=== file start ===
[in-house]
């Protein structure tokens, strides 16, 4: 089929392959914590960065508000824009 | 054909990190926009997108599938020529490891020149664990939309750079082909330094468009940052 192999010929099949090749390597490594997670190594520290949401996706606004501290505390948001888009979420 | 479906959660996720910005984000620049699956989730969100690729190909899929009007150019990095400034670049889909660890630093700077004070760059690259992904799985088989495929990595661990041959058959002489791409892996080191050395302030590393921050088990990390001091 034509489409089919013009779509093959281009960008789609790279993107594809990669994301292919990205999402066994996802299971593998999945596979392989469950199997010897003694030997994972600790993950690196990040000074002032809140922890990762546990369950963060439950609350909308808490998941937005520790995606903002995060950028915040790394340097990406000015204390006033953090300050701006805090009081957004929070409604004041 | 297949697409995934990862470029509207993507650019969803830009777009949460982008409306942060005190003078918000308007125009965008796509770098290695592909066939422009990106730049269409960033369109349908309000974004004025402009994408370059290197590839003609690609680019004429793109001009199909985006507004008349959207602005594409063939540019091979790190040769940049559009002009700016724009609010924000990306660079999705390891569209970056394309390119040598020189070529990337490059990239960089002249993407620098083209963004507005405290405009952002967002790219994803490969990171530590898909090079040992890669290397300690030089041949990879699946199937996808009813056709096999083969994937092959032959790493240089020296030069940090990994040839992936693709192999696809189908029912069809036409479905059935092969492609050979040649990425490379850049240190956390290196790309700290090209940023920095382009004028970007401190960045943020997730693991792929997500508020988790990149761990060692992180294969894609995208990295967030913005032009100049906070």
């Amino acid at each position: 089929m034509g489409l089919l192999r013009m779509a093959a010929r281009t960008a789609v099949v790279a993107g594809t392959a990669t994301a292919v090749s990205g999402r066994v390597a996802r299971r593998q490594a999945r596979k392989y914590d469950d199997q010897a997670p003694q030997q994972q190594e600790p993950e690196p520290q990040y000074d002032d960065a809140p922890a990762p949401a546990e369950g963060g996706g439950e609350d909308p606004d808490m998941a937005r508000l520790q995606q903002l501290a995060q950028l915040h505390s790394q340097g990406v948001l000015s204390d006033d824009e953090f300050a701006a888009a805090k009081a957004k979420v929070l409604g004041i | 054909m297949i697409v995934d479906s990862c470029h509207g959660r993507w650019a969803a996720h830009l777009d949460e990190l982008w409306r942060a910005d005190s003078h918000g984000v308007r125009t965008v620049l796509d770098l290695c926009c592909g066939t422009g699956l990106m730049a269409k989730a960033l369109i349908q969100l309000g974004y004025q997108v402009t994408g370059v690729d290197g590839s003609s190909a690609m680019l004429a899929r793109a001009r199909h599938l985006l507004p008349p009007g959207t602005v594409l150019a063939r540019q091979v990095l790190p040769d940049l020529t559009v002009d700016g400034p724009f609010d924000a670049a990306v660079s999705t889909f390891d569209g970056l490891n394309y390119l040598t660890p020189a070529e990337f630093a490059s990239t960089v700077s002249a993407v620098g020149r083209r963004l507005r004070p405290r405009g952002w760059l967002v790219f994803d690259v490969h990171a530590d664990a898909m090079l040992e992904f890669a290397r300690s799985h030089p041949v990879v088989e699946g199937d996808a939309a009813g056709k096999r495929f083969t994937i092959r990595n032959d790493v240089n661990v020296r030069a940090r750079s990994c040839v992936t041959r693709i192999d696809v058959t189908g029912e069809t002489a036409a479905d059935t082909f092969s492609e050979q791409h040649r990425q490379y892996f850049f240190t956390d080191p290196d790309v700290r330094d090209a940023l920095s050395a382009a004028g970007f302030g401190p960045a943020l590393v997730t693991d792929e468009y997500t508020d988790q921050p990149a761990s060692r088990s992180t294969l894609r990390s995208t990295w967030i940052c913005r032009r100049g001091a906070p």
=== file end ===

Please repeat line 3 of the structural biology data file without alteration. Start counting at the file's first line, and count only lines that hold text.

């Amino acid at each position: 089929m034509g489409l089919l192999r013009m779509a093959a010929r281009t960008a789609v099949v790279a993107g594809t392959a990669t994301a292919v090749s990205g999402r066994v390597a996802r299971r593998q490594a999945r596979k392989y914590d469950d199997q010897a997670p003694q030997q994972q190594e600790p993950e690196p520290q990040y000074d002032d960065a809140p922890a990762p949401a546990e369950g963060g996706g439950e609350d909308p606004d808490m998941a937005r508000l520790q995606q903002l501290a995060q950028l915040h505390s790394q340097g990406v948001l000015s204390d006033d824009e953090f300050a701006a888009a805090k009081a957004k979420v929070l409604g004041i | 054909m297949i697409v995934d479906s990862c470029h509207g959660r993507w650019a969803a996720h830009l777009d949460e990190l982008w409306r942060a910005d005190s003078h918000g984000v308007r125009t965008v620049l796509d770098l290695c926009c592909g066939t422009g699956l990106m730049a269409k989730a960033l369109i349908q969100l309000g974004y004025q997108v402009t994408g370059v690729d290197g590839s003609s190909a690609m680019l004429a899929r793109a001009r199909h599938l985006l507004p008349p009007g959207t602005v594409l150019a063939r540019q091979v990095l790190p040769d940049l020529t559009v002009d700016g400034p724009f609010d924000a670049a990306v660079s999705t889909f390891d569209g970056l490891n394309y390119l040598t660890p020189a070529e990337f630093a490059s990239t960089v700077s002249a993407v620098g020149r083209r963004l507005r004070p405290r405009g952002w760059l967002v790219f994803d690259v490969h990171a530590d664990a898909m090079l040992e992904f890669a290397r300690s799985h030089p041949v990879v088989e699946g199937d996808a939309a009813g056709k096999r495929f083969t994937i092959r990595n032959d790493v240089n661990v020296r030069a940090r750079s990994c040839v992936t041959r693709i192999d696809v058959t189908g029912e069809t002489a036409a479905d059935t082909f092969s492609e050979q791409h040649r990425q490379y892996f850049f240190t956390d080191p290196d790309v700290r330094d090209a940023l920095s050395a382009a004028g970007f302030g401190p960045a943020l590393v997730t693991d792929e468009y997500t508020d988790q921050p990149a761990s060692r088990s992180t294969l894609r990390s995208t990295w967030i940052c913005r032009r100049g001091a906070p």